Not only that, if vengeance is the possession and right of God, then to be taking vengeance for ourselves is to exalt ourselves into the place of God.  It is a form of self-idolatry.  Lucifer said in Isaiah 14, “I will be like the most High.”  When we take self-vengeance, we effectively do the same — “I will be an avenger like the most High.”  God says in Deuteronomy 32:35 that vengeance is His purview, and Paul reiterates that here.  Don’t go there.

“Heap Coals of Fire”.  This verse is a citation of Proverbs 25:21-22:  “If thine enemy be hungry, give him bread to eat; and if he be thirsty, give him water to drink:  For thou shalt heap coals of fire upon his head, and the LORD shall reward thee.”  It is also, with several other verses in this section, reminiscent of The Sermon on the Mount, in this case Matthew 5:44.  We are commanded to do good to our enemies, meeting their needs.  It doesn’t say we are to do whatever our enemies want (often they may want things that are bad for them to have, after all), but it does say if they have needs, we should do good to them.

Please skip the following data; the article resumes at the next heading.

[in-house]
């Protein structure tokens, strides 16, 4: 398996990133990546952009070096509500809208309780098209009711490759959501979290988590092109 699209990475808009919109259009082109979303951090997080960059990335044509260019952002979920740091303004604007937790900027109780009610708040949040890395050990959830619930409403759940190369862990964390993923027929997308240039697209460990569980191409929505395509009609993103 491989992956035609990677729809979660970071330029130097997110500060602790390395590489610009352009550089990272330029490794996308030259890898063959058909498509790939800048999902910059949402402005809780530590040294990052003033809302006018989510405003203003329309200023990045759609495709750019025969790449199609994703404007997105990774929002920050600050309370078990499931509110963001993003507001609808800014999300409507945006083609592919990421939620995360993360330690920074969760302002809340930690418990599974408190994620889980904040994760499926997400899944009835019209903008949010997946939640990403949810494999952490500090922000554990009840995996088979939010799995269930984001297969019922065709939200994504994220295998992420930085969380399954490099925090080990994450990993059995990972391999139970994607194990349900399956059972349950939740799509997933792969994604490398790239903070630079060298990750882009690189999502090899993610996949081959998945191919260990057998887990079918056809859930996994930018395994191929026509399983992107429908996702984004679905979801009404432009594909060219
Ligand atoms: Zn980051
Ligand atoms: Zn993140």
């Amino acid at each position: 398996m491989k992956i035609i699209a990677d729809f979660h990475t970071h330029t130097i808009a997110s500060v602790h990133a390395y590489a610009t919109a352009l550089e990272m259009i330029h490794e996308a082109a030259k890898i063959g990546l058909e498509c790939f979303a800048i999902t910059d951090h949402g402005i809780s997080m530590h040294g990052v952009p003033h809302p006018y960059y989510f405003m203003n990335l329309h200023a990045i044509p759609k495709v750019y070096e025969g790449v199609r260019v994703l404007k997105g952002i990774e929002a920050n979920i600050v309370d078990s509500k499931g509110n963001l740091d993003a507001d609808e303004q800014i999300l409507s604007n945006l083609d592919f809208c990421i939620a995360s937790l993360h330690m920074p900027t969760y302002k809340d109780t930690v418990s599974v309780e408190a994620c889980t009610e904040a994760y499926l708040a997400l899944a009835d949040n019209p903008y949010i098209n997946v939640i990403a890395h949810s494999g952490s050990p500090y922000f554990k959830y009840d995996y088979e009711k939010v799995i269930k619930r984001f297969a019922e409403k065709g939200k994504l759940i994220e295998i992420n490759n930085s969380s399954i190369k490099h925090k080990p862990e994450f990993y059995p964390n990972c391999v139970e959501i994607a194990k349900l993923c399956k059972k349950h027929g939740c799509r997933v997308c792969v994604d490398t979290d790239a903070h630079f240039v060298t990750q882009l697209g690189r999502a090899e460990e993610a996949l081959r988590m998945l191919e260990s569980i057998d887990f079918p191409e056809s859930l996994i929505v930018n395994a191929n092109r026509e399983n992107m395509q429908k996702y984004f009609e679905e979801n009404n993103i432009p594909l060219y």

The exact meaning of the “coals of fire” isn’t clear.  I’ve heard different ideas suggested, from a vindictive “you’ll make them feel miserable, stick it to them” to an Egyptian tradition of carrying a tray of coals on one’s head as a token of repentance.  The best guess (in my opinion) is one which seems to be popular among many commentators, that it means you will be challenging your enemy’s conscience, making him feel guilty if he continues in his poor treatment of you.  It isn’t consistent with the whole tone of the passage to view this as a vindictive attitude.  Rather, it is better to see this as the best way to influence your enemy towards a positive change.  Undoubtedly when Proverbs was written the reference to coals of fire was well understood, and was still understood when Paul wrote Romans.  Our responsibility, in any event, is to do what the first part of the verse says and let God take care of the “coals of fire” side of things.

The Second Bookend — Will You Have Victory?